• Dykes to Watch Out for by Alison Bechdel (Houghton Mifflin Harcourt): Here is another long-running literary comics staple, this time focusing on a predominantly lesbian cast that ages and grows as the stories publish.
  • Batwoman: Elegy by Greg Rucka and J.H. Williams III (DC Comics): DC certainly made headlines when it announced the first openly lesbian character in the Bat-family, but Rucka and Williams transformed her into more than a costumed hero; she’s imbued with true character, full of pride, mistakes, and—yes—heroics.
  • Stuck Rubber Baby by Howard Cruse (Vertigo): Set in the early 1960s and in the American South, protagonist Toland Polk maneuvers his sexuality in a tumultuous time period, set against civil rights, racism, activism, and coming-out culture.
  • Wandering Son by Shimura Takako and Matt Thorn (Fantagraphics): This beautiful literary manga follows the lives of two fifth graders, Shuichi Nitori Yoshino Takatsuki, as they both question their gender identities in the wide-eyed and often cruel period of adolescence.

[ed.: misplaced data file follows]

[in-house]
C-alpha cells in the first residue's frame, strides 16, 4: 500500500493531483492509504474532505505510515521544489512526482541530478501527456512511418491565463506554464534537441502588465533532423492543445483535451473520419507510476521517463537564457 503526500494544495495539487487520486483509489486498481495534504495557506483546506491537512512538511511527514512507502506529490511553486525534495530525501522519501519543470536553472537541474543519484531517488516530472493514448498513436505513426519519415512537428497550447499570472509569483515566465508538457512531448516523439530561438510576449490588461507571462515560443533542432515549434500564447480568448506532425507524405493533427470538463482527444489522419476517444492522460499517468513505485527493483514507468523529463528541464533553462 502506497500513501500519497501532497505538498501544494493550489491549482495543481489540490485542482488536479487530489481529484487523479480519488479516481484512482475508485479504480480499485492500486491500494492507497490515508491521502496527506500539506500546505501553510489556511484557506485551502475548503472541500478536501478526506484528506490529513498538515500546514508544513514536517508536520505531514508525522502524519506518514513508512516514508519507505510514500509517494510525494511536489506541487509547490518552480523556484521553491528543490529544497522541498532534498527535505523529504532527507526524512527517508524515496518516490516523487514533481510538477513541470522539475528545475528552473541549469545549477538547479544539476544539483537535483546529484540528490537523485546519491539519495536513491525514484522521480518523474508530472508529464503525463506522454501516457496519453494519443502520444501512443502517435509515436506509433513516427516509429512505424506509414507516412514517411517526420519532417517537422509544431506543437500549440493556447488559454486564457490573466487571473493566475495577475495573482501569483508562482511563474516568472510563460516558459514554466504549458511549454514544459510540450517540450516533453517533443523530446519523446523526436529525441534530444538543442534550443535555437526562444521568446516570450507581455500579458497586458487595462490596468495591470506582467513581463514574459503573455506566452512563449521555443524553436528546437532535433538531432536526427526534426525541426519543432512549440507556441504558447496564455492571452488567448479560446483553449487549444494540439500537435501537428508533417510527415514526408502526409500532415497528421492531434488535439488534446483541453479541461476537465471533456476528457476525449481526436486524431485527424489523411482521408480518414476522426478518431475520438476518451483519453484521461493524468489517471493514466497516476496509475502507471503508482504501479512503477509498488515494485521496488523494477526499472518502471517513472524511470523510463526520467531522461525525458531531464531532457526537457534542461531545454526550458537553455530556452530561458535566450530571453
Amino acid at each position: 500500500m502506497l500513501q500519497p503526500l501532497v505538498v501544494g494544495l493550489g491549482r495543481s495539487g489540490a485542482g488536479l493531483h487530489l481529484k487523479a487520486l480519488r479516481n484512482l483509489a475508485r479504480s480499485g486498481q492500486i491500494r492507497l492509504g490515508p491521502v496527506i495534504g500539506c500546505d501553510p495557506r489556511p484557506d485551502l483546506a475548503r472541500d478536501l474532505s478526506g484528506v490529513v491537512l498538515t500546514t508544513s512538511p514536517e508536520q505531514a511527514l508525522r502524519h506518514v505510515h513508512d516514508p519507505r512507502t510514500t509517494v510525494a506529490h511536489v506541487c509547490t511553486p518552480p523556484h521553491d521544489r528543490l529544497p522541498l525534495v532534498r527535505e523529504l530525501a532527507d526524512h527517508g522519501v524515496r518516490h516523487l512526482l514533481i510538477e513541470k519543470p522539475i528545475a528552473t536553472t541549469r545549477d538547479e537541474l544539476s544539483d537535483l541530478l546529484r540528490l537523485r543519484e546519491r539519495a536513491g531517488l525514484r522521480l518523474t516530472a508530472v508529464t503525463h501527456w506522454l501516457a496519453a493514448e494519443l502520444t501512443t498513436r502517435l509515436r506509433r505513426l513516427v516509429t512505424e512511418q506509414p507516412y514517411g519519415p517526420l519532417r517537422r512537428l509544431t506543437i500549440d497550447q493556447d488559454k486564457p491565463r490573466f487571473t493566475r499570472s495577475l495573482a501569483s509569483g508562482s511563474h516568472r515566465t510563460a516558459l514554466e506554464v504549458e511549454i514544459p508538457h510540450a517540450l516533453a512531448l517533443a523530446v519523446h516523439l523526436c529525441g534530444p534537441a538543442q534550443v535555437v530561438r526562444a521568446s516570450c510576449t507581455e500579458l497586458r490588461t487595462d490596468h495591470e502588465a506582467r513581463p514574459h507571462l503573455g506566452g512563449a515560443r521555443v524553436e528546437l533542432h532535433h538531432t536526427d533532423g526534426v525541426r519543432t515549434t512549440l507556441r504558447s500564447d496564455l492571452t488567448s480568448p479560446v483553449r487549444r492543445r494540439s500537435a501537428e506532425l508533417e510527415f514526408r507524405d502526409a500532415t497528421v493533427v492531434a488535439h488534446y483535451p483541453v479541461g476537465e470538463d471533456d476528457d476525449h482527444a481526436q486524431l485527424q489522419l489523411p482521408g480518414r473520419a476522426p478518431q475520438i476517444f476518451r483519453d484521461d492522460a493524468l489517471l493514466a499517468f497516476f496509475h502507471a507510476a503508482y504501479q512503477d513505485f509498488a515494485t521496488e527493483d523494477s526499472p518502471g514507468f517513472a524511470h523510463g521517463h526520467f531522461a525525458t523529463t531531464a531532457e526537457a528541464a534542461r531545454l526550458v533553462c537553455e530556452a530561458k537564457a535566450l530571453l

Continue reading "Graphic Novel Friday: LGBT in Comics" »

2013 Hugo Award Winners Include John Scalzi, Brandon Sanderson, the Avengers, and Game of Thrones

The 2013 Hugo Awards, celebrating excellence in science fiction, were presented this weekend at LoneStarCon 3. The event was held in San Antonio Texas Aug. 29-Sept. 2. Here are the results from some of the top categories.

Redshirts: A Novel with Three Codas

Best Novel

Redshirts: A Novel with Three Codas by John Scalzi (Tor) -- winner
Captain Vorpatril’s Alliance by Lois McMaster Bujold (Baen)
2312 by Kim Stanley Robinson (Orbit)
Throne of the Crescent Moon by Saladin Ahmed (DAW)
Blackout by Mira Grant (Orbit)

 

Best Novella

The Emperor’s Soul by Brandon Sanderson (Tachyon Publications) -- winner
After the Fall, Before the Fall, During the Fall by Nancy Kress (Tachyon Publications)
"The Stars Do Not Lie" by Jay Lake (Asimov’s, Oct-Nov 2012)
On a Red Station, Drifting by Aliette de Bodard (Immersion Press)
San Diego 2014: The Last Stand of the California Browncoats by Mira Grant (Orbit)